Biden Administration Releases Updated Regulatory Agenda


Apart from a one-time Obama-era glitch, federal agencies have highlighted selected regulatory priorities in Spring and Fall editions of the Unified Agenda of Federal Regulatory and Deregulatory Actions since the early 1980s.

The Spring 2022 edition, just released (yes, Agendas are often tardy), continues delivering on Biden’s self-described “whole-of-government” regulatory activism.

The Agenda depicts a selection of rules recently finalized, as well as an incomplete snapshot of other notable rules moving through the pipeline. Elections and political motives along wtih policy can affect prioritization and urgency and thus accelerate or delay certain rulemakings. All of this affects the Agenda’s content and bulk (we don’t see the printed editions much anymore, but yes, you can get one).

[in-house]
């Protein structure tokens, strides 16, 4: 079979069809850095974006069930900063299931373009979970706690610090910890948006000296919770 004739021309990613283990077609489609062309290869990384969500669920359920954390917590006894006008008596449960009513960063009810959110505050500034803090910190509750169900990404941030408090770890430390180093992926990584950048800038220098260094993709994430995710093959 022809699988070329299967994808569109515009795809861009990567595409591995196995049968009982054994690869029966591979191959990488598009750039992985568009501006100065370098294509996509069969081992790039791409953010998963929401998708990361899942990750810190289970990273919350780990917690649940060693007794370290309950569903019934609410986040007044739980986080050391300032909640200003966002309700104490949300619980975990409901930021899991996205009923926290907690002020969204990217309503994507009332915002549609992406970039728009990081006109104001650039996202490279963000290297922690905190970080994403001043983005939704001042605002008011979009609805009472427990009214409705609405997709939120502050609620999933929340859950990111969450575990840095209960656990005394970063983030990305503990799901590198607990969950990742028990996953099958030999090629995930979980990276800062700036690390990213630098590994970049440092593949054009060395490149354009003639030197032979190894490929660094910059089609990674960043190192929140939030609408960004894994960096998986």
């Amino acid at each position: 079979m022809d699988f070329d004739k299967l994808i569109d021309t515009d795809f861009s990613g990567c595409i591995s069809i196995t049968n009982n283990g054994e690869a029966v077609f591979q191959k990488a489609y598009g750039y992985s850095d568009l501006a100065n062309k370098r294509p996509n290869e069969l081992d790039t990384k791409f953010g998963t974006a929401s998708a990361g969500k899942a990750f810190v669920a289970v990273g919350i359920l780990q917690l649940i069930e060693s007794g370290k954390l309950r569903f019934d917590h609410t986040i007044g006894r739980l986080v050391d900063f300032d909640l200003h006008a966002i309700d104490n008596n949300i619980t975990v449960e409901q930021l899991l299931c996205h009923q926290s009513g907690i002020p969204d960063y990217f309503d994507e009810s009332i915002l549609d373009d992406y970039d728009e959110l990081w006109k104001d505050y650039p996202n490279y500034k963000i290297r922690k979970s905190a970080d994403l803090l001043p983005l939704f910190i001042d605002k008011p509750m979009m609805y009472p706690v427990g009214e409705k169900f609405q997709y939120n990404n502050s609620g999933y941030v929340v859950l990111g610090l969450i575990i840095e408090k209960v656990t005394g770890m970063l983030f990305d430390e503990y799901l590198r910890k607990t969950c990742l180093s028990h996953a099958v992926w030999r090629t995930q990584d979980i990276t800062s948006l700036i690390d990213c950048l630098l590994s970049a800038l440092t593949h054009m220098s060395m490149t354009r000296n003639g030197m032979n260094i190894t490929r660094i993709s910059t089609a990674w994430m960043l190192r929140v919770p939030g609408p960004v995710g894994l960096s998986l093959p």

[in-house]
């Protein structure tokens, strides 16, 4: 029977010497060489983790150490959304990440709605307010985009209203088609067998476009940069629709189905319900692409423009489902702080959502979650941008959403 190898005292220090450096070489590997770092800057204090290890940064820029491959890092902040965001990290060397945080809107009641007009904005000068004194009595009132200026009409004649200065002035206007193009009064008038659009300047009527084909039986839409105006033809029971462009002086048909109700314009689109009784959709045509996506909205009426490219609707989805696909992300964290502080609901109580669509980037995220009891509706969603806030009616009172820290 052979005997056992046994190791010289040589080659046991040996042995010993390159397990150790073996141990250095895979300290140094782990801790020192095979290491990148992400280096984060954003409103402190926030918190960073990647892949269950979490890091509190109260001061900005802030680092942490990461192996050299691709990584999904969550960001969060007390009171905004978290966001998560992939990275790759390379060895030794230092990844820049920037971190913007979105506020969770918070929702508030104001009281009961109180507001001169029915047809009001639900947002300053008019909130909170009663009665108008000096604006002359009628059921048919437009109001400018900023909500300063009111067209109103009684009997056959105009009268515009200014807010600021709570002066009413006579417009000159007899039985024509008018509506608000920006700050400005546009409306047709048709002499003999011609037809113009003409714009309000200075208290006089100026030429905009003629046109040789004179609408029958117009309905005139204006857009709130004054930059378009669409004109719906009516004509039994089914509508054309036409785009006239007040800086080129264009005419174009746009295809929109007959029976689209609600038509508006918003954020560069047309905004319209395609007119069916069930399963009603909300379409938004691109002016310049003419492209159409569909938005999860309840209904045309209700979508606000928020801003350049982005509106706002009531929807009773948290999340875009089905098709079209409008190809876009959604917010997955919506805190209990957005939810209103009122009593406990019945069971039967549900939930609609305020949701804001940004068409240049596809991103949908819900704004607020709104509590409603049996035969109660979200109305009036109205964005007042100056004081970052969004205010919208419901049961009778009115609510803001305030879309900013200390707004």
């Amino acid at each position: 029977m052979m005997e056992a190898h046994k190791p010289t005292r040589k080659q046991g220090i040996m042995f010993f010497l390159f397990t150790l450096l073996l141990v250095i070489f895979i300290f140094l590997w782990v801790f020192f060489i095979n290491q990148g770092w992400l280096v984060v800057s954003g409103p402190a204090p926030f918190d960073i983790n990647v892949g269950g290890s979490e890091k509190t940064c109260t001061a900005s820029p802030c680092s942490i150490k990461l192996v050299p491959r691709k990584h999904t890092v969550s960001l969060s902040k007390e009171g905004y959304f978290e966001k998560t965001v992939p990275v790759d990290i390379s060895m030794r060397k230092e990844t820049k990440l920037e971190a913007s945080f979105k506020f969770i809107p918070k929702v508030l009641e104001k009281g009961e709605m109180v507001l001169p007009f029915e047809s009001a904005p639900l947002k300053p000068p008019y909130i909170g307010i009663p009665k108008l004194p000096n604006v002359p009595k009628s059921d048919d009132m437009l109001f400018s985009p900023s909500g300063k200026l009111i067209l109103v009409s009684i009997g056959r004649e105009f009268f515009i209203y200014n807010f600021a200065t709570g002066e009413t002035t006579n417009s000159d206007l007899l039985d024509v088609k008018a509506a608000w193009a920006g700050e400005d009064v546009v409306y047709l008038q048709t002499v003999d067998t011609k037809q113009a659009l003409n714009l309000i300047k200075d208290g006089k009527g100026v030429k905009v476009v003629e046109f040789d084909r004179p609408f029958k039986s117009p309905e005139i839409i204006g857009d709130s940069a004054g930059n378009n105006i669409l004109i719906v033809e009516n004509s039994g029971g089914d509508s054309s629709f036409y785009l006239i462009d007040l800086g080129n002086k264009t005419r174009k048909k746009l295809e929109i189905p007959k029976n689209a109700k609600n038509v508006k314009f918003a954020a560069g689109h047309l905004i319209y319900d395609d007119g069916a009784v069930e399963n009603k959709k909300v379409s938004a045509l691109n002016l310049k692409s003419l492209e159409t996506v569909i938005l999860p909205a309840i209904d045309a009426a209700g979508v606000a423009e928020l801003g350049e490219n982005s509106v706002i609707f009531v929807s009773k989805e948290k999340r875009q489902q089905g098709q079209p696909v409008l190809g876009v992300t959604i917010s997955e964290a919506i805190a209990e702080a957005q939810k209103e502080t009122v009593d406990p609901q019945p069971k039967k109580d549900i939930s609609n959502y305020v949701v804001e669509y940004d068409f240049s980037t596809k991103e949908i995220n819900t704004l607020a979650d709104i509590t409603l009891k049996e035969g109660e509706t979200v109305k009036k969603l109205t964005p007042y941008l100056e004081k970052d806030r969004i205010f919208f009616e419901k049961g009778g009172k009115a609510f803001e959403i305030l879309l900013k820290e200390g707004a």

In keeping with Biden’s “better America” spending pursuits and regulatory campaigns in several areas, the regulatory Agenda is regarded by the White House as “a way to share with the public how the themes of equity, prosperity and public health cut across everything we do to improve the lives of the American people.”

This is a shift. The Agenda’s roots lie in paperwork reduction, regulatory oversight, and the purported balancing costs and benefits and regulatory moderation. During the Trump years, the OMB boasted of meeting Trump’s “one-in, two-out” streamlining goals for agency rules.